Maps have been produced throughout human history using almost any available material. Maps have been found painted on the walls of Neolithic caves and on pieces of wood and bone unearthed at archaeological sites.
Parchment is a paper made from animal skins. It began to replace papyrus paper of ancient times in the late Roman period. It was more durable and easier to bind into book form. By the Middle Ages it was the standard material for manuscripts and maps.
The back of an animal skin parchment map clearly showing the distinctive outlines and patterns of the animal it came from.
Parchment can be made from the hides of sheep, goats, deer or calves. The hides are soaked in a lime solution that causes the hair to loosen. The hide is placed over a board where the hair is scraped off using a rounded knife. The hide is rinsed and then suspended in a frame. Scraping continues as the parchment dries until all fleshy material is removed from the skin and the desired thickness is achieved. At the same time the skin is stretched and tightened within the frame.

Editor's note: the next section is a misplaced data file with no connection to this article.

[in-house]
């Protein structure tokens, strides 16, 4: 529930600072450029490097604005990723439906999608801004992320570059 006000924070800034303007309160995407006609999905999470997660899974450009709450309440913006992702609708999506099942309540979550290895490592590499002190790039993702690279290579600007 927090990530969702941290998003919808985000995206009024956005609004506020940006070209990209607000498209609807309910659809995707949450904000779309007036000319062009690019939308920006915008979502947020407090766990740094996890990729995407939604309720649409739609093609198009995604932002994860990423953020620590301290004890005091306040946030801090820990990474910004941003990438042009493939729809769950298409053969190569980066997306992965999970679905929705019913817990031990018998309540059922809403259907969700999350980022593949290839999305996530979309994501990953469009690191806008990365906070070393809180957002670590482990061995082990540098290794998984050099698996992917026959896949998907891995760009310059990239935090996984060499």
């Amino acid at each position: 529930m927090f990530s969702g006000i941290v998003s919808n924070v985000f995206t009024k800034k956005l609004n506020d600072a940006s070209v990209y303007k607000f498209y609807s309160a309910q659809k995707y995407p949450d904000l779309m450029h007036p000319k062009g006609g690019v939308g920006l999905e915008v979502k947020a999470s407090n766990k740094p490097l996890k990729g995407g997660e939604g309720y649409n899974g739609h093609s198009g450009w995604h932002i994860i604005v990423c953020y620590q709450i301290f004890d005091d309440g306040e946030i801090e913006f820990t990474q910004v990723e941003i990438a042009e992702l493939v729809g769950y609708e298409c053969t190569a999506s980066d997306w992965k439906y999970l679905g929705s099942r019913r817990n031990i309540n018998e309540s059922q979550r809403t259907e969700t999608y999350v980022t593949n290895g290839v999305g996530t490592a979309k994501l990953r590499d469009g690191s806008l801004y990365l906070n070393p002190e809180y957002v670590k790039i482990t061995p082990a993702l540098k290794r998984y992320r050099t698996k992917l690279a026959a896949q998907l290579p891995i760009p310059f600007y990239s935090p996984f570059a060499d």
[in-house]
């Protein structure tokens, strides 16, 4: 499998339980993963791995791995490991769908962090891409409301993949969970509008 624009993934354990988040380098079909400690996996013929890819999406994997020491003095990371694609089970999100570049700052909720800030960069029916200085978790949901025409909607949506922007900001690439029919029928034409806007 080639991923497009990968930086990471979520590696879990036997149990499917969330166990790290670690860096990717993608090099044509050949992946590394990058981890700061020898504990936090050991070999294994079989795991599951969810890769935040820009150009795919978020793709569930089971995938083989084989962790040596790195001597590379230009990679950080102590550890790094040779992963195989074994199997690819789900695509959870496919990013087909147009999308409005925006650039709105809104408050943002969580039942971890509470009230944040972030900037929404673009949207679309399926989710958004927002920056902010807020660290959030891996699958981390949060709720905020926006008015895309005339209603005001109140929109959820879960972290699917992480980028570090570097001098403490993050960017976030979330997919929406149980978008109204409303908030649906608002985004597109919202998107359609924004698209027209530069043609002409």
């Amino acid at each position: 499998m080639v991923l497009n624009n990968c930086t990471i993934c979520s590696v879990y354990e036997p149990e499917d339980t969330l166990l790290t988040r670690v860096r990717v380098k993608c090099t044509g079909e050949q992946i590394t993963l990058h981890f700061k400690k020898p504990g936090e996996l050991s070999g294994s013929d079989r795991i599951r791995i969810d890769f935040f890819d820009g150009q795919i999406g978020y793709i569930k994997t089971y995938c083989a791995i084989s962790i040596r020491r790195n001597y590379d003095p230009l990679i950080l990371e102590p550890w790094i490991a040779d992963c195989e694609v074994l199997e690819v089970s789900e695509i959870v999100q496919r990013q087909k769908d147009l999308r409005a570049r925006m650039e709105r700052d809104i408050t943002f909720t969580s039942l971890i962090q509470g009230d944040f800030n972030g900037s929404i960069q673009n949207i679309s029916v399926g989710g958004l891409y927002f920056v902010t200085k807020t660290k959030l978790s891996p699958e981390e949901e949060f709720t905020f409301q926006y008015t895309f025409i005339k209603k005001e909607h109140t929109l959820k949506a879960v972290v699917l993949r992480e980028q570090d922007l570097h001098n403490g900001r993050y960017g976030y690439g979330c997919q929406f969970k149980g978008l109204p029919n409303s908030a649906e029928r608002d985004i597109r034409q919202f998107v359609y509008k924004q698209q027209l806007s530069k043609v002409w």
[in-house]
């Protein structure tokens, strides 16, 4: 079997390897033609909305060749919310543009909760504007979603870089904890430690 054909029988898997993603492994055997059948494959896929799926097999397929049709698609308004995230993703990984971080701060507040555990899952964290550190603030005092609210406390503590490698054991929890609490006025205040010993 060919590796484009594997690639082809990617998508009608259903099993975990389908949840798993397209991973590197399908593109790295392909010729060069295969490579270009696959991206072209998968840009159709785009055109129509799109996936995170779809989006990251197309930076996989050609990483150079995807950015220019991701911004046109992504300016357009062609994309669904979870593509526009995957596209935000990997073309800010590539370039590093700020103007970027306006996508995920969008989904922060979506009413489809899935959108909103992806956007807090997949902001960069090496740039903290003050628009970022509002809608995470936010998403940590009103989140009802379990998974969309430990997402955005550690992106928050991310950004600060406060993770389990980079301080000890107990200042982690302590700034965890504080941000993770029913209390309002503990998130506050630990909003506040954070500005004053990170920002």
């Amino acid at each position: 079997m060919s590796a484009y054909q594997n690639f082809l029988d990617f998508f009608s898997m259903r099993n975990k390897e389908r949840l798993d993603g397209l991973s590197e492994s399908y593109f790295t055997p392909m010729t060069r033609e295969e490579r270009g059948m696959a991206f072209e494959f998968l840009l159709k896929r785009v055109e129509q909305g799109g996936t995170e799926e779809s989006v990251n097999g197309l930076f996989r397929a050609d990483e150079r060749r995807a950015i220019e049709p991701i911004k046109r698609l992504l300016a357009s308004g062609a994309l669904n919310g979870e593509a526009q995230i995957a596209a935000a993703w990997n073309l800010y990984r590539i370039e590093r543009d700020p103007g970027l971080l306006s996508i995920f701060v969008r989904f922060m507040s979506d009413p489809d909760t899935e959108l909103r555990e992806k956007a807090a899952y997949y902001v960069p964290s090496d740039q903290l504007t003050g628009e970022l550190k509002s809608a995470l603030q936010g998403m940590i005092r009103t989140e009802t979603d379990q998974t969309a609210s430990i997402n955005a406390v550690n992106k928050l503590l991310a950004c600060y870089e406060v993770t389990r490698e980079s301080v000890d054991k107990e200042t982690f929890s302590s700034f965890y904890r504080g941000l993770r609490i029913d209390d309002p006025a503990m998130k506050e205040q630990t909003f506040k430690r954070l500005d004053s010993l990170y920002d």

Parchment scraping using a rounded knife.
Around 1706 Major Johannes Hardenbergh acquired a vast tract of land in the Hudson Valley. The tract encompassed nearly 2 million acres and included parts of current day Sullivan, Ulster and Delaware counties.
Hardenbergh’s purchase was confirmed by a “patent” from the British government in 1708. However, the title was soon under dispute as many questioned the terms of the sale. Parts of the patent were frequently sold and the terms of these sales were complex, leading to frequent court cases that would impede the settlement of the area until long after the Revolution.
The Hardenbergh Patent, 1771, an example of a well-preserved parchment map.